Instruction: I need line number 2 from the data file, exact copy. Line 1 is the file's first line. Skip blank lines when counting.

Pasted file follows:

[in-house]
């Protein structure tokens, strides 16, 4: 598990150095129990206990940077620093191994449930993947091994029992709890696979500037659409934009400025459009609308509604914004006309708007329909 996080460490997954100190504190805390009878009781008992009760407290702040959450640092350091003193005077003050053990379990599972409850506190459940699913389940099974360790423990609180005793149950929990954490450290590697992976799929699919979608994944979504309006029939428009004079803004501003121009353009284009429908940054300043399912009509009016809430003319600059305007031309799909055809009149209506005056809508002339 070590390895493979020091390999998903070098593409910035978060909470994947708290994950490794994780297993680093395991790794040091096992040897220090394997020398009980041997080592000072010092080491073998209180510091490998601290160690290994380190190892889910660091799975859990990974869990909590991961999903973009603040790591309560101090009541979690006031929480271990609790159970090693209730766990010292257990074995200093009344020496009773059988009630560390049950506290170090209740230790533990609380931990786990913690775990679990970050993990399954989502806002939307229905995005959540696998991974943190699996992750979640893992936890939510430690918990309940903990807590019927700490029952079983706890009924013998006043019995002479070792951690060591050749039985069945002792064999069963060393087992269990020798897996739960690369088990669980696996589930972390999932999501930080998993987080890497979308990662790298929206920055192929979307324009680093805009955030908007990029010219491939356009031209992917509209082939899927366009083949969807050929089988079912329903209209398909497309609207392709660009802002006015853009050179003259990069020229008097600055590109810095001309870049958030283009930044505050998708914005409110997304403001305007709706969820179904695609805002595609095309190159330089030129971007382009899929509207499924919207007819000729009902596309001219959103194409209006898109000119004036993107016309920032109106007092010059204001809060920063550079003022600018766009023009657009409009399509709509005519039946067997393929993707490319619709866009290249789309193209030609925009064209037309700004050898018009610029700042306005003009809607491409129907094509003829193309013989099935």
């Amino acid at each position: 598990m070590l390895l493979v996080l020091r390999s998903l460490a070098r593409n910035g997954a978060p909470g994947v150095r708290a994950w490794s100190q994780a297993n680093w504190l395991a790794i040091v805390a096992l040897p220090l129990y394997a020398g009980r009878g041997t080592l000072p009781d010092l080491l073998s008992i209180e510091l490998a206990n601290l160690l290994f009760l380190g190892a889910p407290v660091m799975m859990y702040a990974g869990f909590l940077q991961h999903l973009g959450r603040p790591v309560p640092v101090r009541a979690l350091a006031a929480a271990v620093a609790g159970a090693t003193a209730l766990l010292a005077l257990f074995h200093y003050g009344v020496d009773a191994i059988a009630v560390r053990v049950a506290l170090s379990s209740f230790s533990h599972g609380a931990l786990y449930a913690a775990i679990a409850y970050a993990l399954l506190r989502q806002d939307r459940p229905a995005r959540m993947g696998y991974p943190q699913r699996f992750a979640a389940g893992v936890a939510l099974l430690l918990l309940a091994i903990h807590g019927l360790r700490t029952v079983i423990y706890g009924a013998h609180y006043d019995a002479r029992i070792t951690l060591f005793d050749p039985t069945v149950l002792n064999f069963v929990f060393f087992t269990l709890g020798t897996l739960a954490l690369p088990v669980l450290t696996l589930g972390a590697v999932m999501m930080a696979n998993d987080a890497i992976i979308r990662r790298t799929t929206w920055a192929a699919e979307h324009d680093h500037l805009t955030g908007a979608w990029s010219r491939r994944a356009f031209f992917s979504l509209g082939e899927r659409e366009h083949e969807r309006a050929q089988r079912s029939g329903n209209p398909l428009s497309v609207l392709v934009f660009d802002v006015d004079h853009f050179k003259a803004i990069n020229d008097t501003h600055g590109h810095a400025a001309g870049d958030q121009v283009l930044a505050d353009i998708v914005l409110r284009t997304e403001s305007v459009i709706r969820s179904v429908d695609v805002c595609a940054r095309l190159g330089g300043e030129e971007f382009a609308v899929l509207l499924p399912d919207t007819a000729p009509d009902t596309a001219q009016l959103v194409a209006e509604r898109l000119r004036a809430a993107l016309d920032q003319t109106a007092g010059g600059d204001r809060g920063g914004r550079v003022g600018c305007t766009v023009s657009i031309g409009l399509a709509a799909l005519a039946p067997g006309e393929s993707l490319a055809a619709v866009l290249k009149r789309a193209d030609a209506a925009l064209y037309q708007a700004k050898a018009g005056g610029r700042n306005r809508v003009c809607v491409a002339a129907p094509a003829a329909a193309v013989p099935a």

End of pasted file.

């Protein structure tokens, strides 16, 4: 598990150095129990206990940077620093191994449930993947091994029992709890696979500037659409934009400025459009609308509604914004006309708007329909 996080460490997954100190504190805390009878009781008992009760407290702040959450640092350091003193005077003050053990379990599972409850506190459940699913389940099974360790423990609180005793149950929990954490450290590697992976799929699919979608994944979504309006029939428009004079803004501003121009353009284009429908940054300043399912009509009016809430003319600059305007031309799909055809009149209506005056809508002339 070590390895493979020091390999998903070098593409910035978060909470994947708290994950490794994780297993680093395991790794040091096992040897220090394997020398009980041997080592000072010092080491073998209180510091490998601290160690290994380190190892889910660091799975859990990974869990909590991961999903973009603040790591309560101090009541979690006031929480271990609790159970090693209730766990010292257990074995200093009344020496009773059988009630560390049950506290170090209740230790533990609380931990786990913690775990679990970050993990399954989502806002939307229905995005959540696998991974943190699996992750979640893992936890939510430690918990309940903990807590019927700490029952079983706890009924013998006043019995002479070792951690060591050749039985069945002792064999069963060393087992269990020798897996739960690369088990669980696996589930972390999932999501930080998993987080890497979308990662790298929206920055192929979307324009680093805009955030908007990029010219491939356009031209992917509209082939899927366009083949969807050929089988079912329903209209398909497309609207392709660009802002006015853009050179003259990069020229008097600055590109810095001309870049958030283009930044505050998708914005409110997304403001305007709706969820179904695609805002595609095309190159330089030129971007382009899929509207499924919207007819000729009902596309001219959103194409209006898109000119004036993107016309920032109106007092010059204001809060920063550079003022600018766009023009657009409009399509709509005519039946067997393929993707490319619709866009290249789309193209030609925009064209037309700004050898018009610029700042306005003009809607491409129907094509003829193309013989099935």